Dark, unsettling, and intriguing, Tokyo Dark plunges you into a horror-filled mystery as you search for the truth behind an impossible case, in an adventure game that will keep you hooked until the end.
MonsterVine was provided with a PC code for review.
When Detective Ayami Ito’s partner goes missing, she heads out after him and is stricken by the similarities to an earlier incident. Soon, she finds herself fighting for her sanity as she searches for the truth behind an unnatural mask and a murderous girl who should be dead.
Tokyo Dark is a cross between an adventure game and a visual novel. Conversations are presented like a visual novel, and at times you’ll be given choices to make. Critical choices are timed, forcing you to consider your options quickly. As you explore various areas of Tokyo, you’ll need to question characters and solve puzzles in order to proceed. The puzzles are usually fairly mild and involve talking to the right characters to get their help.
However, there are multiple paths to most of your goals, and these choices affect the S.P.I.N. system. S.P.I.N. stands for Sanity, Professionalism, Investigation, and Neurosis, and your actions influence these stats. For example, taking your medicine increases your Sanity while decreasing your Investigation, while solving a problem through violence might decrease both your Sanity and Professionalism. Managing these stats adds another dimension to the gameplay, although it isn’t particularly difficult. The S.P.I.N system, along with major choices, influence which of the game’s many endings you get.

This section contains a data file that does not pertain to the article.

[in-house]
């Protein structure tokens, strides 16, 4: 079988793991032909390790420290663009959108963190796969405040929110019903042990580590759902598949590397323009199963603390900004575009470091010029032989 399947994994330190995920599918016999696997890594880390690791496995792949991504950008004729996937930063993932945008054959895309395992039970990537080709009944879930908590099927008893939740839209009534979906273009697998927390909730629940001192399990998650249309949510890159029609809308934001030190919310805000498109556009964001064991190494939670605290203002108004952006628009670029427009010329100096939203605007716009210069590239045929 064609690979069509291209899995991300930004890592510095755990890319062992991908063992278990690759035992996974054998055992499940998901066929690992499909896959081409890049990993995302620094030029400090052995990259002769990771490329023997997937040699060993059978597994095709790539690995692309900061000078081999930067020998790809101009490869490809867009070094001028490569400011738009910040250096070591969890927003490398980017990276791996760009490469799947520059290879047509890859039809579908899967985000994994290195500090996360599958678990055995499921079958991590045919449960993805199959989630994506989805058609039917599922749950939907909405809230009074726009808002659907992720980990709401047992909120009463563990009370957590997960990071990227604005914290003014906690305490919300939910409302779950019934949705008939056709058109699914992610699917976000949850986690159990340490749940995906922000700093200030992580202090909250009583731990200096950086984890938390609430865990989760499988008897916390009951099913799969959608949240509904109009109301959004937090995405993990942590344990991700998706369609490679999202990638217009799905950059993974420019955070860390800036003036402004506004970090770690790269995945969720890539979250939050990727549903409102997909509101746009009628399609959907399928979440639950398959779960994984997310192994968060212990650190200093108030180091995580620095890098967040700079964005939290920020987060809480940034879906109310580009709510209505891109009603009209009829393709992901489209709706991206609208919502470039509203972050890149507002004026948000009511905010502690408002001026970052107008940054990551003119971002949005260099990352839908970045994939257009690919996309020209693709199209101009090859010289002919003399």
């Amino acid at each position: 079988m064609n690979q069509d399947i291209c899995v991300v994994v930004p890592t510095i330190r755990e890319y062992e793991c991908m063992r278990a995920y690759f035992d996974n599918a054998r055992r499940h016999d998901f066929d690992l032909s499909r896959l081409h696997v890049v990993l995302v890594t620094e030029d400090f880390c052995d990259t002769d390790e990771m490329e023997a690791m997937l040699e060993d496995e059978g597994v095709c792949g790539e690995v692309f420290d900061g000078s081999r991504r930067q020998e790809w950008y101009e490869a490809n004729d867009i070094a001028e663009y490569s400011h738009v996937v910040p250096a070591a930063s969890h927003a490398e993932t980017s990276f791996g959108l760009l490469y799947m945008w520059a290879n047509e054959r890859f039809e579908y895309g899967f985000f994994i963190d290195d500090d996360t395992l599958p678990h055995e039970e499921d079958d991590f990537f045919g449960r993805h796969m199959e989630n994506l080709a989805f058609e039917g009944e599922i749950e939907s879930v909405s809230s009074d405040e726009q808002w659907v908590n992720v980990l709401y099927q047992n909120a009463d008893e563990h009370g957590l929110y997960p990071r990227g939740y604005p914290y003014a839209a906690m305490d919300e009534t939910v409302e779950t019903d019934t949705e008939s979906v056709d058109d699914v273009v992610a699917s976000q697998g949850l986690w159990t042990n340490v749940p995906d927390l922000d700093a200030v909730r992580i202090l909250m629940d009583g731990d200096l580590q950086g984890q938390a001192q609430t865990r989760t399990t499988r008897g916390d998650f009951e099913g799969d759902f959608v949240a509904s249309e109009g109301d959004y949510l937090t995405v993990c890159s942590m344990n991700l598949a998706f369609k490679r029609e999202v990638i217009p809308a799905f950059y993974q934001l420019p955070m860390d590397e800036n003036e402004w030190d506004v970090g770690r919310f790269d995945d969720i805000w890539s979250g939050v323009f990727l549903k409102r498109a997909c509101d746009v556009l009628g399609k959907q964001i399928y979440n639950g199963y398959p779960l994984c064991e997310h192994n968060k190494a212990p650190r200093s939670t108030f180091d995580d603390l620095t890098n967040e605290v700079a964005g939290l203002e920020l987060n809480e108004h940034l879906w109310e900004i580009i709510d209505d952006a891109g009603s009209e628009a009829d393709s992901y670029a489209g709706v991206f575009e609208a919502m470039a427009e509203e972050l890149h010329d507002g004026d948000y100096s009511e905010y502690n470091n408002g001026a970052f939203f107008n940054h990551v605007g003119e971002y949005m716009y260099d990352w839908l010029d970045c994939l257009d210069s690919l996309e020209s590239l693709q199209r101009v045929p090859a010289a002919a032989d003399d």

The game auto-saves after every choice, so you can’t redo a decision if you dislike the outcome. However, completing the game once unlocks the New Game+, which allows you to save at key moments to replay specific sections. At first, it might seem frustrating that these save points aren’t based on your first playthrough, but there are notable differences in your second playthrough that make it worth experiencing again. A single playthrough takes about 3-4 hours to beat, making it easy to go back through to see more outcomes. Your second playthrough onward also allows you to skip certain dialogue sections like in a visual novel, although its adventure game elements mean you’ll still need to repeat the gameplay.
In fact, it sometimes feels like Tokyo Dark would be better as a choice-driven visual novel instead of an adventure game hybrid. Its choices are the most interesting part of gameplay, it has a city map that quickly becomes extraneous due to the linear progression, and the story is by far its strongest point.
It is a supernatural, sometimes surreal type of horror story as you dig deeper into the secrets of the mask and the girl your partner was pursuing. There are some lighter moments—such as eating pancakes in a cat maid café—but the overall tone is dark, unsettling, and always intriguing.
The Final Word
At times, Tokyo Dark feels like it would have been better as a pure visual novel, but despite some repetition, its storytelling comes through to make it an intriguing—and sometimes disturbing—experience.
– MonsterVine Review Score: 4 out of 5 – Good